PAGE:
Tracing your ancestors will place history right at your feet. This is not the history you read in textbooks, but the personalized history that teaches you about your people: who they were and why they did what they did. Following your ancestors’ footsteps or wagon tracks can teach you more about history than you ever knew.

Imagine the delight in my little boy’s eyes when he hears stories like these:

Once upon a time, over two hundred years ago, the entire northwest corner of Ohio was covered with a dark, nasty, bug infested swamp. It was so scary and dangerous that the Native Americans wouldn’t even go near it. Wolves, bears and wildcats roamed freely among the wooded swamp and many people who ventured near the swamp got lost… never to be seen again. One day, a brave and adventurous man set out to tame that great black swamp. With his own two hands and his trusty ax, he was one of the first daring men to clear out a portion of that swamp, build a log cabin and start a farm. Do you know who that courageous man was? That was your daddy’s great-grandpa’s great-grandpa!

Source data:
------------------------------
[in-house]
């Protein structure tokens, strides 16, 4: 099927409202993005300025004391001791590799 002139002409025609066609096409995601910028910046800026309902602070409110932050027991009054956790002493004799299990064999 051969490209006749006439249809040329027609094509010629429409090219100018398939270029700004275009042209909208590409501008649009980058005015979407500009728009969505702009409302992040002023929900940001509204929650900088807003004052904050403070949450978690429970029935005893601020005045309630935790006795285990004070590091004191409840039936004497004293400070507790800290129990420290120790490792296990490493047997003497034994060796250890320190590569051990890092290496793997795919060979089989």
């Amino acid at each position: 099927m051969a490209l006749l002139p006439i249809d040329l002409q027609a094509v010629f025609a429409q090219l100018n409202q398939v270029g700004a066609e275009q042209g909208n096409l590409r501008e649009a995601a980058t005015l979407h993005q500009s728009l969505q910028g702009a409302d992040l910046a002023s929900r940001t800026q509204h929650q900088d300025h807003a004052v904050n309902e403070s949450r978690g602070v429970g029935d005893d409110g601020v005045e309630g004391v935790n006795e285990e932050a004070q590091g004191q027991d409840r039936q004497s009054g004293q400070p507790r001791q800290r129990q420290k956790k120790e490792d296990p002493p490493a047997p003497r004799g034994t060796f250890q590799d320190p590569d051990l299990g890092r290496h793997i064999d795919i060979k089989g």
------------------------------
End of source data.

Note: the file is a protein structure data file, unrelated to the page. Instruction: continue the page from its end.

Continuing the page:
This story really sparked his curiosity and he immediately wanted to know all about the history of Ohio, and more importantly, the history of daddy’s family. He was fascinated with “Swamp Grandpa” as he called him.


Why am I passionate about learning with maps?

I am a map girl. I think this stems from the genealogist in me. Township, city, county, state, country maps… they all fascinate me. I look at a map and start to wonder about the deep history of the land, how it once looked, and why the original settlers chose to live in the exact spots they settled in.